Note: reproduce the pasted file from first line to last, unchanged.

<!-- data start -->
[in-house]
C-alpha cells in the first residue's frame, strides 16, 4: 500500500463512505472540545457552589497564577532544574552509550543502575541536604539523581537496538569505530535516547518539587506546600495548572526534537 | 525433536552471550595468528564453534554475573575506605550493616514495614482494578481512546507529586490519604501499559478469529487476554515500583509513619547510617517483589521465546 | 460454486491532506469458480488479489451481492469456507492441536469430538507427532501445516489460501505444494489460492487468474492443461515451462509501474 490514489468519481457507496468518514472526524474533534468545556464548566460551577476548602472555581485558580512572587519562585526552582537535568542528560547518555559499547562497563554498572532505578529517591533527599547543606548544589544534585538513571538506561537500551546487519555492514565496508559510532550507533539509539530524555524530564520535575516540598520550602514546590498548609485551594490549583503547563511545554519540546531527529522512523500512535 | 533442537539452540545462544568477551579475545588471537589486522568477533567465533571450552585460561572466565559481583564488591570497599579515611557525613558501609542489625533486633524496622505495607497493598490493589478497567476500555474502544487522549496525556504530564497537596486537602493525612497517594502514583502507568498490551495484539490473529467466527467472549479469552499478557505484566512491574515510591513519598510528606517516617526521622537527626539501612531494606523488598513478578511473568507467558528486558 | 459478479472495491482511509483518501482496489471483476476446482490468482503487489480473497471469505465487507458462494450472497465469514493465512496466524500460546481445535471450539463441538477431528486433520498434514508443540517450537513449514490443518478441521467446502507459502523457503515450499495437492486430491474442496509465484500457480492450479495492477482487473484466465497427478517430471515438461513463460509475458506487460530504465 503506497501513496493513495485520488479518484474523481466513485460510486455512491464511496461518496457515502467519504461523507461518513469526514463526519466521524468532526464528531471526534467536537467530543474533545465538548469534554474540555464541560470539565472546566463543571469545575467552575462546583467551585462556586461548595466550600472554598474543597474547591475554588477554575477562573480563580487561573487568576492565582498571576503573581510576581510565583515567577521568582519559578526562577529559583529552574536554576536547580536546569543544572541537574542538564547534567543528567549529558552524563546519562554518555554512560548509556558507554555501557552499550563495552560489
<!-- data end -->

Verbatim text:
[in-house]
C-alpha cells in the first residue's frame, strides 16, 4: 500500500463512505472540545457552589497564577532544574552509550543502575541536604539523581537496538569505530535516547518539587506546600495548572526534537 | 525433536552471550595468528564453534554475573575506605550493616514495614482494578481512546507529586490519604501499559478469529487476554515500583509513619547510617517483589521465546 | 460454486491532506469458480488479489451481492469456507492441536469430538507427532501445516489460501505444494489460492487468474492443461515451462509501474 490514489468519481457507496468518514472526524474533534468545556464548566460551577476548602472555581485558580512572587519562585526552582537535568542528560547518555559499547562497563554498572532505578529517591533527599547543606548544589544534585538513571538506561537500551546487519555492514565496508559510532550507533539509539530524555524530564520535575516540598520550602514546590498548609485551594490549583503547563511545554519540546531527529522512523500512535 | 533442537539452540545462544568477551579475545588471537589486522568477533567465533571450552585460561572466565559481583564488591570497599579515611557525613558501609542489625533486633524496622505495607497493598490493589478497567476500555474502544487522549496525556504530564497537596486537602493525612497517594502514583502507568498490551495484539490473529467466527467472549479469552499478557505484566512491574515510591513519598510528606517516617526521622537527626539501612531494606523488598513478578511473568507467558528486558 | 459478479472495491482511509483518501482496489471483476476446482490468482503487489480473497471469505465487507458462494450472497465469514493465512496466524500460546481445535471450539463441538477431528486433520498434514508443540517450537513449514490443518478441521467446502507459502523457503515450499495437492486430491474442496509465484500457480492450479495492477482487473484466465497427478517430471515438461513463460509475458506487460530504465 503506497501513496493513495485520488479518484474523481466513485460510486455512491464511496461518496457515502467519504461523507461518513469526514463526519466521524468532526464528531471526534467536537467530543474533545465538548469534554474540555464541560470539565472546566463543571469545575467552575462546583467551585462556586461548595466550600472554598474543597474547591475554588477554575477562573480563580487561573487568576492565582498571576503573581510576581510565583515567577521568582519559578526562577529559583529552574536554576536547580536546569543544572541537574542538564547534567543528567549529558552524563546519562554518555554512560548509556558507554555501557552499550563495552560489